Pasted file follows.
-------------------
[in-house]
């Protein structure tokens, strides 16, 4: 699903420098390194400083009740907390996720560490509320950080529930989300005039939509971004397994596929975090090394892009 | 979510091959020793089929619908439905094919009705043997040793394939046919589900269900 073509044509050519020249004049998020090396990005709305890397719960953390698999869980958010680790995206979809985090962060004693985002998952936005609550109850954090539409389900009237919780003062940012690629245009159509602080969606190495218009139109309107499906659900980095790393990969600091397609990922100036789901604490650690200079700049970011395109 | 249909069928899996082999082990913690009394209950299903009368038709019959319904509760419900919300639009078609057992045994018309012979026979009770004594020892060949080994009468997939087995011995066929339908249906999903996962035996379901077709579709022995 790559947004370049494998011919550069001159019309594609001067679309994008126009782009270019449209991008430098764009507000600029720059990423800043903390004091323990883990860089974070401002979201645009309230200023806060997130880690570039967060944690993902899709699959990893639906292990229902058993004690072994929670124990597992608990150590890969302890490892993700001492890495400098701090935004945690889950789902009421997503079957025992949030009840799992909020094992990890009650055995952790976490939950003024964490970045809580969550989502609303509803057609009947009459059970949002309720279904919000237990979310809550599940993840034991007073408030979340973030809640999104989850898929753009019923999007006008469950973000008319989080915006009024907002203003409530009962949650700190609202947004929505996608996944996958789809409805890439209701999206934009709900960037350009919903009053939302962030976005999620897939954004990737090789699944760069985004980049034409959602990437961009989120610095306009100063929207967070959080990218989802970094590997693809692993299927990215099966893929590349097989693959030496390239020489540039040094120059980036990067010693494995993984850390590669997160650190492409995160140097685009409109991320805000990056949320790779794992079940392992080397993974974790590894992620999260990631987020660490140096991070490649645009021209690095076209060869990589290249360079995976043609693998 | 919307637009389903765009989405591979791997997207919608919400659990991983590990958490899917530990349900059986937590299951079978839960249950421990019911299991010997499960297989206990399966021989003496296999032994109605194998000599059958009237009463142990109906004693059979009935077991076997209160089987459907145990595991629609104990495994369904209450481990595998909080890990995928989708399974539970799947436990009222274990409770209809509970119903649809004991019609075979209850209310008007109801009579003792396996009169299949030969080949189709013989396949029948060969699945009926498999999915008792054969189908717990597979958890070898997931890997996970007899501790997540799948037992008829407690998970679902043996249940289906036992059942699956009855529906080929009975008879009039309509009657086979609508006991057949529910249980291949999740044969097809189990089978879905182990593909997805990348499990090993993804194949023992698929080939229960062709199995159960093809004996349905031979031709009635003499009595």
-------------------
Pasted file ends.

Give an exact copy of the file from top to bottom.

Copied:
[in-house]
């Protein structure tokens, strides 16, 4: 699903420098390194400083009740907390996720560490509320950080529930989300005039939509971004397994596929975090090394892009 | 979510091959020793089929619908439905094919009705043997040793394939046919589900269900 073509044509050519020249004049998020090396990005709305890397719960953390698999869980958010680790995206979809985090962060004693985002998952936005609550109850954090539409389900009237919780003062940012690629245009159509602080969606190495218009139109309107499906659900980095790393990969600091397609990922100036789901604490650690200079700049970011395109 | 249909069928899996082999082990913690009394209950299903009368038709019959319904509760419900919300639009078609057992045994018309012979026979009770004594020892060949080994009468997939087995011995066929339908249906999903996962035996379901077709579709022995 790559947004370049494998011919550069001159019309594609001067679309994008126009782009270019449209991008430098764009507000600029720059990423800043903390004091323990883990860089974070401002979201645009309230200023806060997130880690570039967060944690993902899709699959990893639906292990229902058993004690072994929670124990597992608990150590890969302890490892993700001492890495400098701090935004945690889950789902009421997503079957025992949030009840799992909020094992990890009650055995952790976490939950003024964490970045809580969550989502609303509803057609009947009459059970949002309720279904919000237990979310809550599940993840034991007073408030979340973030809640999104989850898929753009019923999007006008469950973000008319989080915006009024907002203003409530009962949650700190609202947004929505996608996944996958789809409805890439209701999206934009709900960037350009919903009053939302962030976005999620897939954004990737090789699944760069985004980049034409959602990437961009989120610095306009100063929207967070959080990218989802970094590997693809692993299927990215099966893929590349097989693959030496390239020489540039040094120059980036990067010693494995993984850390590669997160650190492409995160140097685009409109991320805000990056949320790779794992079940392992080397993974974790590894992620999260990631987020660490140096991070490649645009021209690095076209060869990589290249360079995976043609693998 | 919307637009389903765009989405591979791997997207919608919400659990991983590990958490899917530990349900059986937590299951079978839960249950421990019911299991010997499960297989206990399966021989003496296999032994109605194998000599059958009237009463142990109906004693059979009935077991076997209160089987459907145990595991629609104990495994369904209450481990595998909080890990995928989708399974539970799947436990009222274990409770209809509970119903649809004991019609075979209850209310008007109801009579003792396996009169299949030969080949189709013989396949029948060969699945009926498999999915008792054969189908717990597979958890070898997931890997996970007899501790997540799948037992008829407690998970679902043996249940289906036992059942699956009855529906080929009975008879009039309509009657086979609508006991057949529910249980291949999740044969097809189990089978879905182990593909997805990348499990090993993804194949023992698929080939229960062709199995159960093809004996349905031979031709009635003499009595």